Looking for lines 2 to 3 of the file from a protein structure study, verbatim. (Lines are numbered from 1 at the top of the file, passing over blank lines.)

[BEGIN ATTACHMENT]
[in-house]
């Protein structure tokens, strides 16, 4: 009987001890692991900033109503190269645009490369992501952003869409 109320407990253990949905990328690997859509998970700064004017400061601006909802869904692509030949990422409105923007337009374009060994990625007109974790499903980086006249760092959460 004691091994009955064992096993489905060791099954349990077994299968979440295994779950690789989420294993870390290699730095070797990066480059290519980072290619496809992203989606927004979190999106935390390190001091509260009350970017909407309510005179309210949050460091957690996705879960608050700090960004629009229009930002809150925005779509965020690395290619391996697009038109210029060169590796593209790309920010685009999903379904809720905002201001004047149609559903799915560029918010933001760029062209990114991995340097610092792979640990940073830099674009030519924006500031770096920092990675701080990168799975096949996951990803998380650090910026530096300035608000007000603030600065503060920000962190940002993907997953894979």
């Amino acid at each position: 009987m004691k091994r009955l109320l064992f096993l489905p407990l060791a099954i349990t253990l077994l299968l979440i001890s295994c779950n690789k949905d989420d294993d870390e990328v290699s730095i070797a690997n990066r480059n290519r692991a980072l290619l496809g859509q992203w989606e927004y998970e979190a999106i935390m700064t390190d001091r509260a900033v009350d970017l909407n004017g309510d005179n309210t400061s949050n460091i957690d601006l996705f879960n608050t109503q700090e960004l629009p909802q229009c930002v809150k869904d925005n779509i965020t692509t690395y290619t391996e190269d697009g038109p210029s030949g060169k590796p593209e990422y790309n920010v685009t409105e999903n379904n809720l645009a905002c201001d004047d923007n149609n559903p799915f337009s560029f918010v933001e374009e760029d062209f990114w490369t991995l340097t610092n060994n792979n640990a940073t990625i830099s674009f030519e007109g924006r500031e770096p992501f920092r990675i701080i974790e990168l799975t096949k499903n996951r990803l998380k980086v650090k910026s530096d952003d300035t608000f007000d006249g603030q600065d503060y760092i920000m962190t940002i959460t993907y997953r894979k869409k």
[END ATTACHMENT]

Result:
């Protein structure tokens, strides 16, 4: 009987001890692991900033109503190269645009490369992501952003869409 109320407990253990949905990328690997859509998970700064004017400061601006909802869904692509030949990422409105923007337009374009060994990625007109974790499903980086006249760092959460 004691091994009955064992096993489905060791099954349990077994299968979440295994779950690789989420294993870390290699730095070797990066480059290519980072290619496809992203989606927004979190999106935390390190001091509260009350970017909407309510005179309210949050460091957690996705879960608050700090960004629009229009930002809150925005779509965020690395290619391996697009038109210029060169590796593209790309920010685009999903379904809720905002201001004047149609559903799915560029918010933001760029062209990114991995340097610092792979640990940073830099674009030519924006500031770096920092990675701080990168799975096949996951990803998380650090910026530096300035608000007000603030600065503060920000962190940002993907997953894979």
């Amino acid at each position: 009987m004691k091994r009955l109320l064992f096993l489905p407990l060791a099954i349990t253990l077994l299968l979440i001890s295994c779950n690789k949905d989420d294993d870390e990328v290699s730095i070797a690997n990066r480059n290519r692991a980072l290619l496809g859509q992203w989606e927004y998970e979190a999106i935390m700064t390190d001091r509260a900033v009350d970017l909407n004017g309510d005179n309210t400061s949050n460091i957690d601006l996705f879960n608050t109503q700090e960004l629009p909802q229009c930002v809150k869904d925005n779509i965020t692509t690395y290619t391996e190269d697009g038109p210029s030949g060169k590796p593209e990422y790309n920010v685009t409105e999903n379904n809720l645009a905002c201001d004047d923007n149609n559903p799915f337009s560029f918010v933001e374009e760029d062209f990114w490369t991995l340097t610092n060994n792979n640990a940073t990625i830099s674009f030519e007109g924006r500031e770096p992501f920092r990675i701080i974790e990168l799975t096949k499903n996951r990803l998380k980086v650090k910026s530096d952003d300035t608000f007000d006249g603030q600065d503060y760092i920000m962190t940002i959460t993907y997953r894979k869409k």